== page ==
It will serve an employer well to have prepared designated employees on site to greet the ICE representative. Provide the designated employees with a list of exactly who needs to be contacted, both immediately at the affected location and/or elsewhere in the company.
Also prepare all relevant managers and supervisors on what information ICE agents will be seeking on their visit. Do not forget to document what occurs during the site visit.
- Request And Photocopy Agent Identification
Agents are expected to present identification showing they are authorized to conduct the investigation. Making a photocopy of the badge or card presented makes it easy to contact the agents subsequent to the visit, whether it’s to provide further information or clarify a point that was raised during the site visit.
- Do Not Leave Agents To Wander The Site Unattended
There are a number of reasons why it is important for representatives to accompany agents at all stages of the inspection. It is standard procedure for ICE agents to furnish reports summarizing their findings and possibly share this information with agencies that enforce other immigration programs, such as the H-1B. That could result in further enforcement actions/audits/site visits for the employer.
Moreover, agents who are permitted to wander the site unattended may engage in discussions with others on the site who are not knowledgeable in the areas of inquiry, or are untrained to respond, and who may, inadvertently, throw the site visit off course.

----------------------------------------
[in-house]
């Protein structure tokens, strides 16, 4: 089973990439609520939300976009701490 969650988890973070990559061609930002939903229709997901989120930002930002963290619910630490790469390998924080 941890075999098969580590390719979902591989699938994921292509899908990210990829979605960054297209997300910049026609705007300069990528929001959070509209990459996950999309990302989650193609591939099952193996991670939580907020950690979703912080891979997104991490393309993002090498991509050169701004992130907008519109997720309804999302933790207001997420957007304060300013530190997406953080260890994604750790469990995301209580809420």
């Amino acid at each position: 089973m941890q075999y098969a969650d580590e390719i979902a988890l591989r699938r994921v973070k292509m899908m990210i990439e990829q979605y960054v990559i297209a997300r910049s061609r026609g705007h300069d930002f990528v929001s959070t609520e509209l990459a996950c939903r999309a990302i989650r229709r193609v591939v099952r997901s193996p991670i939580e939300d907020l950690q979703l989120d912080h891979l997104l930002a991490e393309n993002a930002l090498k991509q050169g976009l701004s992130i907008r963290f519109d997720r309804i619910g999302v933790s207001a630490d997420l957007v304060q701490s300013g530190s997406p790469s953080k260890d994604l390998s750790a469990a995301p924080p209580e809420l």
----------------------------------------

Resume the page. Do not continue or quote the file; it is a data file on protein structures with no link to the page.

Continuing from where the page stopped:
- Responding to Questions To Questions About The Trainee/Training Program
Site visits may include interviews with the trainee and/or the HR manager and supervisor. The responsible HR manager and supervisor should be familiar with the trainee’s information, including the material provided in the trainee’s Form I-983; the job duties of the trainee and how it relates to the trainee’s qualifying STEM degree.
If a STEM OPT trainee is placed at a third-party worksite, employers should be aware that ICE agents may also visit the client site. In that case, the client will also need preparation and guidance in dealing with ICE. Furthermore, in this situation, it will fall to the employer to demonstrate that a bona fide employer-employee relationship and its control over the trainee.
Having an attorney present either by phone or in person can help when actually confronted with an ICE agent. Experienced immigration attorneys at Klasko are available to address areas of concern or confusion, provide clarity, and interject if questions are outside the scope of the site visit. Our attorneys also help the client prepare an acceptable follow-up response as appropriate.
- What Is the Penalty If ICE Finds Program Violations?
STEM OPT site visits are designed to verify information that the trainee is following the training plan. If ICE believes the trainee’s employment is not the same as the training plan, the trainee’s F-1 visa may be denied, revoked, or terminated based on failing to meet the attestations in Form I-983. ICE may also initiate removal proceedings against the F-1 student and/or pursue criminal prosecutions against employers and employees who make false statements on Form I-983.
- Review your STEM OPT extension process!
- Who signs on behalf of the company?
- Who reviews?
- Who does follow up evaluations?
- Review your site visit protocol!
These are broad guidelines and can vary based on the facts of the situation. If you are contacted by ICE or want to be prepared, please reach out to your KILP contact to discuss preparation for the visit.